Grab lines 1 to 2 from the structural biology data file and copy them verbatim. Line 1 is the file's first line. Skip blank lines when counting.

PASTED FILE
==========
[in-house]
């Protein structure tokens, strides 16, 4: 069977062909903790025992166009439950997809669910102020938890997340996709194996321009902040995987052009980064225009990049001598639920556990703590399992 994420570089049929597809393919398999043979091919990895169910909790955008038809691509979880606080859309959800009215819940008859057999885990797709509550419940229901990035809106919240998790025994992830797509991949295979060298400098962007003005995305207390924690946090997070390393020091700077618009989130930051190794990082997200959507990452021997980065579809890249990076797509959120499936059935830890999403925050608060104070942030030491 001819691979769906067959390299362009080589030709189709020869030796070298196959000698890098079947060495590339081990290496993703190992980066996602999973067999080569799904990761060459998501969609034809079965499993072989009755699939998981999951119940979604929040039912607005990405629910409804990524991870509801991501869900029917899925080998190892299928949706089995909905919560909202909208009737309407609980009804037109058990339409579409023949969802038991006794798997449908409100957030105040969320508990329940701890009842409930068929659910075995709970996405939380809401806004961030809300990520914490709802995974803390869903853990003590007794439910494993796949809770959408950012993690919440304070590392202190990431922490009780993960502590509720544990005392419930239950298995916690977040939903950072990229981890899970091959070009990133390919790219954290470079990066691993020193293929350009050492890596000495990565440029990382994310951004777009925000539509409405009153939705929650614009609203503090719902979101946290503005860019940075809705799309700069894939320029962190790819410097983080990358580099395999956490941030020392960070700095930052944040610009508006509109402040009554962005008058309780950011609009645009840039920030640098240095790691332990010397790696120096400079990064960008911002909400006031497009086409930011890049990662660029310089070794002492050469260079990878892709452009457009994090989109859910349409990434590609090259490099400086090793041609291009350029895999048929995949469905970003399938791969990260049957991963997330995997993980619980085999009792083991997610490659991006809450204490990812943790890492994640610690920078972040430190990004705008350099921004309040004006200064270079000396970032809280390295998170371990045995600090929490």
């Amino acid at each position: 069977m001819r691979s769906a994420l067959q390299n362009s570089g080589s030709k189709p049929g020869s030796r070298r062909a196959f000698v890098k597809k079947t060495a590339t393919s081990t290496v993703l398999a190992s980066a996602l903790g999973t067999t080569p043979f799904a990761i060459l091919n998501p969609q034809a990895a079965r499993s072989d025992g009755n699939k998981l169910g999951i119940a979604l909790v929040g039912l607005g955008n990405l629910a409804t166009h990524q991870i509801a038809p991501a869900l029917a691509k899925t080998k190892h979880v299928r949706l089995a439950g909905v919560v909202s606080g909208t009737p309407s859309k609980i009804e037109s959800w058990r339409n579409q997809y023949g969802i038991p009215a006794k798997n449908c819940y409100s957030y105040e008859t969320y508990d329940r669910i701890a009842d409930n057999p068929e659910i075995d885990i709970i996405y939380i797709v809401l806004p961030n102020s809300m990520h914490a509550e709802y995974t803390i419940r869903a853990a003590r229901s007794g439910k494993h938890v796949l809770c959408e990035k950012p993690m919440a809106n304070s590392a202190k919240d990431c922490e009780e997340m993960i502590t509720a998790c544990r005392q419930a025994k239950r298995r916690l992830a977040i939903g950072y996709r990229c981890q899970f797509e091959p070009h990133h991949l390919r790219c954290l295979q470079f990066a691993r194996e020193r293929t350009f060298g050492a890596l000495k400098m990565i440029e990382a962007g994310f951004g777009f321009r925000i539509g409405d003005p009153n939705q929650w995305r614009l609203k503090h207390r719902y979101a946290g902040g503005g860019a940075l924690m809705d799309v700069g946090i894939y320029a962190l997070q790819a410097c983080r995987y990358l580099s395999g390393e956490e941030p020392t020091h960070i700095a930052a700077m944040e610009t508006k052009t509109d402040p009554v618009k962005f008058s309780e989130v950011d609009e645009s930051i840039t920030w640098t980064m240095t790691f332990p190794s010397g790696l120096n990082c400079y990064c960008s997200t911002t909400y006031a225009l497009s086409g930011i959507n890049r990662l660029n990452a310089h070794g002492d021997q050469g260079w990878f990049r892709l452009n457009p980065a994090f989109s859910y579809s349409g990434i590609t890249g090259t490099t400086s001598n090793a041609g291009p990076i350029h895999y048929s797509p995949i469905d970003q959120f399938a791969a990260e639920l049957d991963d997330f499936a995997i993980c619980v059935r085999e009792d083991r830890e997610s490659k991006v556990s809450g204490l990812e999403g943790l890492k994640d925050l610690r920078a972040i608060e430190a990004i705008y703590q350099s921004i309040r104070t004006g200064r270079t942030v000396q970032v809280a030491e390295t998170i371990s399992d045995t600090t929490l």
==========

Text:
[in-house]
């Protein structure tokens, strides 16, 4: 069977062909903790025992166009439950997809669910102020938890997340996709194996321009902040995987052009980064225009990049001598639920556990703590399992 994420570089049929597809393919398999043979091919990895169910909790955008038809691509979880606080859309959800009215819940008859057999885990797709509550419940229901990035809106919240998790025994992830797509991949295979060298400098962007003005995305207390924690946090997070390393020091700077618009989130930051190794990082997200959507990452021997980065579809890249990076797509959120499936059935830890999403925050608060104070942030030491 001819691979769906067959390299362009080589030709189709020869030796070298196959000698890098079947060495590339081990290496993703190992980066996602999973067999080569799904990761060459998501969609034809079965499993072989009755699939998981999951119940979604929040039912607005990405629910409804990524991870509801991501869900029917899925080998190892299928949706089995909905919560909202909208009737309407609980009804037109058990339409579409023949969802038991006794798997449908409100957030105040969320508990329940701890009842409930068929659910075995709970996405939380809401806004961030809300990520914490709802995974803390869903853990003590007794439910494993796949809770959408950012993690919440304070590392202190990431922490009780993960502590509720544990005392419930239950298995916690977040939903950072990229981890899970091959070009990133390919790219954290470079990066691993020193293929350009050492890596000495990565440029990382994310951004777009925000539509409405009153939705929650614009609203503090719902979101946290503005860019940075809705799309700069894939320029962190790819410097983080990358580099395999956490941030020392960070700095930052944040610009508006509109402040009554962005008058309780950011609009645009840039920030640098240095790691332990010397790696120096400079990064960008911002909400006031497009086409930011890049990662660029310089070794002492050469260079990878892709452009457009994090989109859910349409990434590609090259490099400086090793041609291009350029895999048929995949469905970003399938791969990260049957991963997330995997993980619980085999009792083991997610490659991006809450204490990812943790890492994640610690920078972040430190990004705008350099921004309040004006200064270079000396970032809280390295998170371990045995600090929490």